As I was nearing the finish of my ride I came across the unicyclist again and after passing him I stopped and he stopped as well.  We had quite a long chat and I found out the story behind his unusual way of riding the trail.  He was a young boy, in Grade 5 at school, originally from Mornington Peninsula and had moved to Bairnsdale in November.  He had seen the unicycle advertised in Aldi and asked his parents if he could have one for Christmas.  He had since then taught himself to ride and on this day he was riding from Bairnsdale to Bruthen and back, 66km in total. That is quite some distance on one wheel.

We chatted about riding and how his parents might be worried about him riding by himself, just as my son had been worried about me riding by myself, but he said he contacted them at various points on his ride and he said his parents had means of tracking him through his phone.  I guess with an app something like my Road IDI have written about the app previously.

I asked him if I could have permission to take a photo for my blog without including his face and letting him look at the photo after taking it and he agreed.

Here is the delightful young boy.  He certainly made my day a happy one.

Australian Children’s Literature

On our recent visit to Canberra I was able to visit the exhibition on Australian Children’s Literature at the National Library of Australia.

The building always impresses me and reminds me of the Parthenon in Greece.

The exhibition was in its last few days so I was lucky to be able to get to Canberra in time to see it.

The exhibition was well worth the visit as it brought back so many happy memories of reading to our children when they were little and also our grandchildren.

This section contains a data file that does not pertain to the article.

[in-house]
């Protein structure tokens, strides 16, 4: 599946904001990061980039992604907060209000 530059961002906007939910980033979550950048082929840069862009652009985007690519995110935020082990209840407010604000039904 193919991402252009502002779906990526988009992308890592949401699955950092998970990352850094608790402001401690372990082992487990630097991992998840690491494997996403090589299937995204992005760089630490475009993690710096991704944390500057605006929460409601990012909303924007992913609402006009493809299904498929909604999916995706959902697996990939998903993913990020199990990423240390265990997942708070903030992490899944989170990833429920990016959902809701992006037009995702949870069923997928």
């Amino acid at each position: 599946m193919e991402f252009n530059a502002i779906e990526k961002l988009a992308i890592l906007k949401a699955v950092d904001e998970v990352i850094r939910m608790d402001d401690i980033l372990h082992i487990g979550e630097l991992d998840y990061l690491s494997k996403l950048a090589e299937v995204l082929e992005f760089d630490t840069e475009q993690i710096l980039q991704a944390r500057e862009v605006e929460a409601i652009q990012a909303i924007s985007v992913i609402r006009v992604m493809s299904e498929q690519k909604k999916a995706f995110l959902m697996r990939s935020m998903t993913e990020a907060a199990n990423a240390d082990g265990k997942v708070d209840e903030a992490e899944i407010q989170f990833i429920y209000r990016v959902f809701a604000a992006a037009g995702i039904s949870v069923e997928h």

The art work on display was amazing and such a variety.  There was even an illustration by my favourite illustrator, Robert Ingpen.

It doesn’t look terrific in the photo but all of that work is hand drawn, including the newspaper in the background.  Amazing.

The first part of the exhibition was a display of all the paintings from the book The Rainbow Serpent.

Again the artwork was beautiful.

There were books from the earliest time of European settlement up to the present day.

There was a special area for children so they could sit and look through or read the picture books that were available.  The green sheep from Where is the Green Sheep? by Mem Fox was hidden high up on a shelf so the children had to look up to find it.

There were drafts of the drawings for that particular book.

Also there was poster artwork relating to a spin off from Mem Fox’s famous book , Possum Magic.An Australian Classic Snugglepot and Cuddlepie has also lent itself to commercial spin offs.

I wonder why there isn’t a soft toy of the Big Bad Banksia Man?  Only joking.

So many of my favourite books were on display.

The collaged illustrations by Jeanie Baker.

The story, through time, of a particular area in Australia. My Place by Nadia Wheatley.  You will need to click on the illustrations to enlarge them.

Beautiful illustration from Are We There Yet?

So many books from the teenage years.  Here are just a few but not including the Hippopotamus on our roof eating cake. 🙂

We spent quite some time going through the exhibition as there was so much material on display.  It certainly showcased the depth of literature written by Australian authors and readily available to children.

Well done to the National Library of Australian for curating this wonderful exhibition.